Emma Lee finds the new collection from Richard Thomas is one that benefits from being re-visited.

strangest thankyouThe Strangest Thankyou
Richard Thomas
Cultured Llama www.culturedllama.co.uk 
ISBN 9780956892157
96 pp     £8 


Richard Thomas’s poems use a conversational rhythm, as if the poet is recalling an anecdote, and they like to play with meaning and ambiguity. In ‘Bad Movie’, viewers see a jackal shot by a gun slinger:

I’ve smelt the gunpowder spread
in the stale air as I heard the jackal
howl long, high and smooth.

The man whose screen it is 
and to whom the movie belongs
seems unmoved in comparison to me.

I wonder if he pays attention at all?
I feel I should walk across to his seat
and tell him: ‘You should be moved.’

Here there’s space for readers to interpret that last “moved” as either emotionally moved or physically moved. Likewise it’s not clear whether the bad movie of the title is the film of the jackal being shot or the replayed scene where the viewer fails to react to what’s happening on screen. These poems are both accessible and thought-provoking. The last thing Richard Thomas wants is a passive audience and I don’t doubt that many of these poems have been used in performance.

‘Text’ captures that moment of inspiration when a distraction prompts a poem from a poet detailing a dull notebook in a humdrum day:

 Kirsty MacColl on the radio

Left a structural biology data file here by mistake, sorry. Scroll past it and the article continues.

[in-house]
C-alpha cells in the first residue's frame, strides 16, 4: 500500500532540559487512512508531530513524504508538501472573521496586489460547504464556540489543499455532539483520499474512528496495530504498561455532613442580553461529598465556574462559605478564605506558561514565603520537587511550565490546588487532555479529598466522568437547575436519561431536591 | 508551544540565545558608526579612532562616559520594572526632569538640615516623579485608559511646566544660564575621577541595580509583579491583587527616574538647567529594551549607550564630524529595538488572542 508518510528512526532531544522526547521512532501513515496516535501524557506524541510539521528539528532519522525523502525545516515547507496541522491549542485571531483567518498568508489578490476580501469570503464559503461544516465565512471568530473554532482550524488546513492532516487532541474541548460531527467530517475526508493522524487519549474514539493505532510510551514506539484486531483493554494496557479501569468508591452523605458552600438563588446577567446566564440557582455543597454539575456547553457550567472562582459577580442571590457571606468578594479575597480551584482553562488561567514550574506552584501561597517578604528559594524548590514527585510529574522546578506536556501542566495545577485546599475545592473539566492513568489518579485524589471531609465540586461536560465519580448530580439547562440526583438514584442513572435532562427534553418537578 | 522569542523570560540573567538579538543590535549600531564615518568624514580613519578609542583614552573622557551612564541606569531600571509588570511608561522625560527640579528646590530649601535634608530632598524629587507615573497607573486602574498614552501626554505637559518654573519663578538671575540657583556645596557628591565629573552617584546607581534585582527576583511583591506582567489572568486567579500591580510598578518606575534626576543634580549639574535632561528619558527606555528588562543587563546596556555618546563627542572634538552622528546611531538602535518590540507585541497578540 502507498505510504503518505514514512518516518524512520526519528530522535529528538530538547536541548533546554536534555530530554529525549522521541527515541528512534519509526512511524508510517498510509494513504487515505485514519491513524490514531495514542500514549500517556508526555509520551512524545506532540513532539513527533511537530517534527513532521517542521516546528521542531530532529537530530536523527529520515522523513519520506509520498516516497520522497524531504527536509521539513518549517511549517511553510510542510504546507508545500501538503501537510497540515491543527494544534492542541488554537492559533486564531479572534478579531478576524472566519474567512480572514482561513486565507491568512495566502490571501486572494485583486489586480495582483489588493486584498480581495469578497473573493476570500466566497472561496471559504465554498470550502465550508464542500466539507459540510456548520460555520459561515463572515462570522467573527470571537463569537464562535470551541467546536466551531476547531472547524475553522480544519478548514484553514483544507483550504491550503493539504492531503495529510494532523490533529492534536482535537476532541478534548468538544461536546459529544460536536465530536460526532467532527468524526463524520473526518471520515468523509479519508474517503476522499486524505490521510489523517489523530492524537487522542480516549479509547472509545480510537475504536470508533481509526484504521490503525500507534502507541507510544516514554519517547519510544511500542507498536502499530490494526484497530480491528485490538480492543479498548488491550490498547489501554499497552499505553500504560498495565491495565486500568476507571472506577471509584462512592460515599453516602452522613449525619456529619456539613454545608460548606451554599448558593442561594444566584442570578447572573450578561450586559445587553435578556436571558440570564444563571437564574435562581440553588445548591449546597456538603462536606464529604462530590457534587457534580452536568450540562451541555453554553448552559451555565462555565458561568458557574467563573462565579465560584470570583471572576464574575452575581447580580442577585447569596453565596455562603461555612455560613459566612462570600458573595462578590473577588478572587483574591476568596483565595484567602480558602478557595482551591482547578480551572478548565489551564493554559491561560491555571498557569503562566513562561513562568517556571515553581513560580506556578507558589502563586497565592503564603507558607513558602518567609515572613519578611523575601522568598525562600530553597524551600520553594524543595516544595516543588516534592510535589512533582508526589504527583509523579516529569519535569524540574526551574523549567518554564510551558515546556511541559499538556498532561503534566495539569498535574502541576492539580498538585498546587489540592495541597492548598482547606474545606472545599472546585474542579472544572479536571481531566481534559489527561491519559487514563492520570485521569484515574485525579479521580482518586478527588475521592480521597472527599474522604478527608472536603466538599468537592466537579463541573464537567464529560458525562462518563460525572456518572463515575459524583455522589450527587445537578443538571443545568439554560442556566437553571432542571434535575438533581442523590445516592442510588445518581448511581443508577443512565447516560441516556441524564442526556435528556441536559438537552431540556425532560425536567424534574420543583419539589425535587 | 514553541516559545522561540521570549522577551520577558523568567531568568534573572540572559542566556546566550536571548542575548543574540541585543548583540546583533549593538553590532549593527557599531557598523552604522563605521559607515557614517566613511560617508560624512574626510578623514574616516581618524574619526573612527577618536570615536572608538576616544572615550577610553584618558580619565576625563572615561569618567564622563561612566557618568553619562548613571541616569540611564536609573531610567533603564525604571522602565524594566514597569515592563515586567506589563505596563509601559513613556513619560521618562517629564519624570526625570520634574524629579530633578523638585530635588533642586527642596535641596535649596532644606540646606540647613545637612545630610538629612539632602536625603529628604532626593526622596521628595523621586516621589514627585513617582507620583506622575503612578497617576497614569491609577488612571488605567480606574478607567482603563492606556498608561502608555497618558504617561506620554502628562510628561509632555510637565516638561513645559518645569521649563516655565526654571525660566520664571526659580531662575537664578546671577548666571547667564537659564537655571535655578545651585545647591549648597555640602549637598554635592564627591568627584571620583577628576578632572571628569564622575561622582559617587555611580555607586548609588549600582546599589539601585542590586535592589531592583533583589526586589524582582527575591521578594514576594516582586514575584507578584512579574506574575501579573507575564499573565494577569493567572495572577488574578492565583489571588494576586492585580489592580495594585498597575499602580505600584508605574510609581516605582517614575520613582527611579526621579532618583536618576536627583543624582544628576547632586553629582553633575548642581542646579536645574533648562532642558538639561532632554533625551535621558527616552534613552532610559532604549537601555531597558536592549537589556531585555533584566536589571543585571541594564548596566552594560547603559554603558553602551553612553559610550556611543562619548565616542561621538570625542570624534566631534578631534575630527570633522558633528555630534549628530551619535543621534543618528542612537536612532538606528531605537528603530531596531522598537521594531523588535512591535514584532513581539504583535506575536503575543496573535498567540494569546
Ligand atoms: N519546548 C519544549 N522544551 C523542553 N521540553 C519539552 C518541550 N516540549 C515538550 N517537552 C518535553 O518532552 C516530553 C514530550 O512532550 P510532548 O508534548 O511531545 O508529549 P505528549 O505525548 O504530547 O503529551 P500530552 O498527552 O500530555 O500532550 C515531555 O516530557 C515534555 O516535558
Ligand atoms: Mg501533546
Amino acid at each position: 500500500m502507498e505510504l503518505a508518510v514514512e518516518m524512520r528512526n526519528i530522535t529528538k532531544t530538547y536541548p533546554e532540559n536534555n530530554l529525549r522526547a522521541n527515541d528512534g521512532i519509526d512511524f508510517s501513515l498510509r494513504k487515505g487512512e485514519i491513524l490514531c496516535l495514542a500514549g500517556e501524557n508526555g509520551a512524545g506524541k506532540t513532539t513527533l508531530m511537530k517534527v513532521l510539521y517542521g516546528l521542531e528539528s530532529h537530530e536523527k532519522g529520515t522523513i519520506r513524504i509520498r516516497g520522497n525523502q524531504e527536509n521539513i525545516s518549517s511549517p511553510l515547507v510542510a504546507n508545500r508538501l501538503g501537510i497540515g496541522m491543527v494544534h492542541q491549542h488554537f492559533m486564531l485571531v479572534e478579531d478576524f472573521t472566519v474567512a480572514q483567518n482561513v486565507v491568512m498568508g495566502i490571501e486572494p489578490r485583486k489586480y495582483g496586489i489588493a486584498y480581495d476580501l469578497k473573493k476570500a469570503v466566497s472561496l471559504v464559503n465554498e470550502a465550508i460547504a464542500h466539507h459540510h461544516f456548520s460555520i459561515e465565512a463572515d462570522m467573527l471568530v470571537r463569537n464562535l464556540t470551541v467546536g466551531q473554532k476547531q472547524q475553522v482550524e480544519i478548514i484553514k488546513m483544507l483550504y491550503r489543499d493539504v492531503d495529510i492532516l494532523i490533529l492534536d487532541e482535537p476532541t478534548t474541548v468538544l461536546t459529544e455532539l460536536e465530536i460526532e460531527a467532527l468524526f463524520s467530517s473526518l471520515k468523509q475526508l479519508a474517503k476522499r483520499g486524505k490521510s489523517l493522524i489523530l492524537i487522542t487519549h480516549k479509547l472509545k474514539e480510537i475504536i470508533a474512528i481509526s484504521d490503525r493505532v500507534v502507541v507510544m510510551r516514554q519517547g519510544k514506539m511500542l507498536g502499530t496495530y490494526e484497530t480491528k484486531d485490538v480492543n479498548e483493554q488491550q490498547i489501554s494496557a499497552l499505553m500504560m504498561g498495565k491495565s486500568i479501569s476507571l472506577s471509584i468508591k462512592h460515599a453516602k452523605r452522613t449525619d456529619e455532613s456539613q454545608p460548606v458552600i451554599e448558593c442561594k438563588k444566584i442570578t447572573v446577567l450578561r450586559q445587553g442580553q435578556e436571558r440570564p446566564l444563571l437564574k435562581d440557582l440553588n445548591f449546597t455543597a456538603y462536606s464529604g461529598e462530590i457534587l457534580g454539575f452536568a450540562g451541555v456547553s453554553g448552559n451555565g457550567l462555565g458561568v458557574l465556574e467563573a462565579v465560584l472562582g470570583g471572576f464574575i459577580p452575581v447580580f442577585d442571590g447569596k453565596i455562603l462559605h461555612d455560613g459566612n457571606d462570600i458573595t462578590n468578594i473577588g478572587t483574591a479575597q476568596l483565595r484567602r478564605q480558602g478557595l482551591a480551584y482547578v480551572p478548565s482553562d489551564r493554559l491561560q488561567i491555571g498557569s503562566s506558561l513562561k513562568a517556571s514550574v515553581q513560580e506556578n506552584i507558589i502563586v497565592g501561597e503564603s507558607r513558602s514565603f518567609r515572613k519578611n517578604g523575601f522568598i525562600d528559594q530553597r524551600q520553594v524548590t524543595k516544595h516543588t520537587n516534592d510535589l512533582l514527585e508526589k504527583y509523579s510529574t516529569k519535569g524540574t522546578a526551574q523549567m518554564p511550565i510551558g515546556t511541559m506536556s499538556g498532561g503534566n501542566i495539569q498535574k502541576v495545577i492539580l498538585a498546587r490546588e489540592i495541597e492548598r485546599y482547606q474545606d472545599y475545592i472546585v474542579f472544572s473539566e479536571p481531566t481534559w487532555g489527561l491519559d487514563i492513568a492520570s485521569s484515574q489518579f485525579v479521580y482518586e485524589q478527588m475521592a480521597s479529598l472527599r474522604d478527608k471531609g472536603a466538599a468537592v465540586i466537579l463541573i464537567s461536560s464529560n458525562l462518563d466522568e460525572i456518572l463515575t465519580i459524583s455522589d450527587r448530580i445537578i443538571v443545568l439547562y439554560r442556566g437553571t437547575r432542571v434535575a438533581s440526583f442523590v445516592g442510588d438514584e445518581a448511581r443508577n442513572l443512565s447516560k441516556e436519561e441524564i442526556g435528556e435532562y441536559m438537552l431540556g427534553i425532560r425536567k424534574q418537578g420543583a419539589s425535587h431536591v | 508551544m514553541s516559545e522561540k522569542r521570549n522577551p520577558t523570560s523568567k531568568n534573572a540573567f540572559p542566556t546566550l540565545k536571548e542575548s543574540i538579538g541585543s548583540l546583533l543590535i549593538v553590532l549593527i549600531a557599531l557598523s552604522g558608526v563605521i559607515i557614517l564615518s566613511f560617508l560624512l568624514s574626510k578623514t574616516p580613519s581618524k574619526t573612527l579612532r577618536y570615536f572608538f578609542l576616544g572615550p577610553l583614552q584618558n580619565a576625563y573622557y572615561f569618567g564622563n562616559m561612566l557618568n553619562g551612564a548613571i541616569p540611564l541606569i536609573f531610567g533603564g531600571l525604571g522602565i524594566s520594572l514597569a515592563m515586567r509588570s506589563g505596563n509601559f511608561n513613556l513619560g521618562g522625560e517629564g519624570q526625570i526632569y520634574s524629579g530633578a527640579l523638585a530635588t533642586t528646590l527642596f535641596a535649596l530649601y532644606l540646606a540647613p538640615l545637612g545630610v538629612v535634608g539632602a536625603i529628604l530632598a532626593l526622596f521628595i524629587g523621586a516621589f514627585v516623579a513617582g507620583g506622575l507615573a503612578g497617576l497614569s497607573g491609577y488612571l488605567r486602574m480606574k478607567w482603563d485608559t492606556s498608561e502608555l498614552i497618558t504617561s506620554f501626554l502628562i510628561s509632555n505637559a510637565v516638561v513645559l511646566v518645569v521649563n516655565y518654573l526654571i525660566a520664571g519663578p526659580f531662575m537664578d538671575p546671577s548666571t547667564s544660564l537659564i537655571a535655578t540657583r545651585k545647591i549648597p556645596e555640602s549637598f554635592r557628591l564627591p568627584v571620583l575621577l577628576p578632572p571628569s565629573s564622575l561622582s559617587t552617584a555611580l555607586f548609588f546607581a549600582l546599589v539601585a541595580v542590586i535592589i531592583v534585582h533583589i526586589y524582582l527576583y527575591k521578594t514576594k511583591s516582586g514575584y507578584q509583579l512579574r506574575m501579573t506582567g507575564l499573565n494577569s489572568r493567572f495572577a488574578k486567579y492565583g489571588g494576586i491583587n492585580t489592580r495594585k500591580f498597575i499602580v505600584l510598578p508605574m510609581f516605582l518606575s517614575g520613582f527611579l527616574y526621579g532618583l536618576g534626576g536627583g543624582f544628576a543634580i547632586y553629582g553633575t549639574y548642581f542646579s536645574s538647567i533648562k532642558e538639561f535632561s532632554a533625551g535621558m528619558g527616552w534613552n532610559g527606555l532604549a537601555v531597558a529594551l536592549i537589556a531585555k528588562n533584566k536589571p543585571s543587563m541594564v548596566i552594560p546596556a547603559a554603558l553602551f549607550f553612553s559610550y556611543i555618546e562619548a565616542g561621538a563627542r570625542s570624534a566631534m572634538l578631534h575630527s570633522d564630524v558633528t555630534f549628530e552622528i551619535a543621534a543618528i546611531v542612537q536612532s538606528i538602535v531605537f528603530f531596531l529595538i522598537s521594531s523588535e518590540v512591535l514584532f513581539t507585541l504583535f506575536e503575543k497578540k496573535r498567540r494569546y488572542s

with a honeyed voice on suffering,
and I wonder what’s for dinner? –
dead fish and dead potatoes,
humdrum has come upon me,
and black and white wire coil me,
but when the phone suddenly buzzes,
a distraction from the dull living,
and my workspace regains colour,
I forget what’s for dinner

The poet can handle rhyme as well as free verse, as the sonnet ‘Dig’ shows:

Should I dig some more of the earth today?
What shattered lighthouse bulb and what riches
should my shovel clank amongst the decay?
The brittle bones laid about in ditches
make each treasure I find more exciting
comparing it with the cracked skull I shook
in my cupped hands after Monday’s digging,
or Tuesday’s find of a fisherman’s hook.
There’s got to be an array of wonder
scattered below amongst the stinking dead,
if I just root underneath a shoulder
of a farmer’s loved one who’d never wed.

I may find beauty and could sell my land,
move to the sea with five rings on each hand.

It’s fair to say the subject matter is based in personal observation both of people and nature and Richard Thomas prefers to look at and explore the hidden treasures of the everyday. There is skill here: it takes a depth of knowledge in craft to make the poems look so easy. I usually make my first read of a new book in one sitting but on my first read of The Strangest Thankyou I found myself putting it aside to come back to later. Over 56 poems, I would have liked an occasional change in tone. It’s a book to dip into and return to at leisure.


Emma Lee’s Ghosts is the Desert is forthcoming from Indigo Dreams Publishing. Her previous publications include Mimicking a Snowdrop and Yellow Torchlight and the Blues.  http://emmalee1.wordpress.com